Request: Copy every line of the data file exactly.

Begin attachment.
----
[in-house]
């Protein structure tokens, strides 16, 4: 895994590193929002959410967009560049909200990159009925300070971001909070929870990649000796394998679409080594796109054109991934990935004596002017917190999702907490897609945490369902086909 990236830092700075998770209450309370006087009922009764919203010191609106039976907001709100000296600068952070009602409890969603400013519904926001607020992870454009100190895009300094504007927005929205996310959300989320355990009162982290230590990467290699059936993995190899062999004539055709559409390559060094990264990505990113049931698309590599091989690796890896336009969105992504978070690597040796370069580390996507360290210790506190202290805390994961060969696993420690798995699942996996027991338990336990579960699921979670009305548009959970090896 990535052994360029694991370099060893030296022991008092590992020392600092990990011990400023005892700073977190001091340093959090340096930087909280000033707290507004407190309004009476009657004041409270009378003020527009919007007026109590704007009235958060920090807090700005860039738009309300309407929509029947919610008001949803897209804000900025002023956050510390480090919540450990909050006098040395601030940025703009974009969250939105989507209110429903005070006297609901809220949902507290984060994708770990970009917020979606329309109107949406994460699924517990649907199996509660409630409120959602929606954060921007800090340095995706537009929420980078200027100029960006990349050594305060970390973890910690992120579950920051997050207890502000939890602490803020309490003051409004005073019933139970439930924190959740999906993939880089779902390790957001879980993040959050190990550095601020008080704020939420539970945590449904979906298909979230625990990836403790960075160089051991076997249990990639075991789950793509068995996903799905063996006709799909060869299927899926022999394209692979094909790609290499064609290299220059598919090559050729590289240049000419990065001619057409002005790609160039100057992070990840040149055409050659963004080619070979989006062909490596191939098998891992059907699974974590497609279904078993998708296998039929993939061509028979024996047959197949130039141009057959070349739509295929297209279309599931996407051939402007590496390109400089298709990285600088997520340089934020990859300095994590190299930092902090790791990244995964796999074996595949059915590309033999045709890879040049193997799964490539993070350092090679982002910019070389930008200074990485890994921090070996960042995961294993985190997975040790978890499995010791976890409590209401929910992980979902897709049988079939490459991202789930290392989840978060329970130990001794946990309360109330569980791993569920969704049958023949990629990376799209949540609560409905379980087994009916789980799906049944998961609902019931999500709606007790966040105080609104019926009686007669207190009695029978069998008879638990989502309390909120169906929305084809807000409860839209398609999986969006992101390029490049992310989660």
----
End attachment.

[in-house]
């Protein structure tokens, strides 16, 4: 895994590193929002959410967009560049909200990159009925300070971001909070929870990649000796394998679409080594796109054109991934990935004596002017917190999702907490897609945490369902086909 990236830092700075998770209450309370006087009922009764919203010191609106039976907001709100000296600068952070009602409890969603400013519904926001607020992870454009100190895009300094504007927005929205996310959300989320355990009162982290230590990467290699059936993995190899062999004539055709559409390559060094990264990505990113049931698309590599091989690796890896336009969105992504978070690597040796370069580390996507360290210790506190202290805390994961060969696993420690798995699942996996027991338990336990579960699921979670009305548009959970090896 990535052994360029694991370099060893030296022991008092590992020392600092990990011990400023005892700073977190001091340093959090340096930087909280000033707290507004407190309004009476009657004041409270009378003020527009919007007026109590704007009235958060920090807090700005860039738009309300309407929509029947919610008001949803897209804000900025002023956050510390480090919540450990909050006098040395601030940025703009974009969250939105989507209110429903005070006297609901809220949902507290984060994708770990970009917020979606329309109107949406994460699924517990649907199996509660409630409120959602929606954060921007800090340095995706537009929420980078200027100029960006990349050594305060970390973890910690992120579950920051997050207890502000939890602490803020309490003051409004005073019933139970439930924190959740999906993939880089779902390790957001879980993040959050190990550095601020008080704020939420539970945590449904979906298909979230625990990836403790960075160089051991076997249990990639075991789950793509068995996903799905063996006709799909060869299927899926022999394209692979094909790609290499064609290299220059598919090559050729590289240049000419990065001619057409002005790609160039100057992070990840040149055409050659963004080619070979989006062909490596191939098998891992059907699974974590497609279904078993998708296998039929993939061509028979024996047959197949130039141009057959070349739509295929297209279309599931996407051939402007590496390109400089298709990285600088997520340089934020990859300095994590190299930092902090790791990244995964796999074996595949059915590309033999045709890879040049193997799964490539993070350092090679982002910019070389930008200074990485890994921090070996960042995961294993985190997975040790978890499995010791976890409590209401929910992980979902897709049988079939490459991202789930290392989840978060329970130990001794946990309360109330569980791993569920969704049958023949990629990376799209949540609560409905379980087994009916789980799906049944998961609902019931999500709606007790966040105080609104019926009686007669207190009695029978069998008879638990989502309390909120169906929305084809807000409860839209398609999986969006992101390029490049992310989660």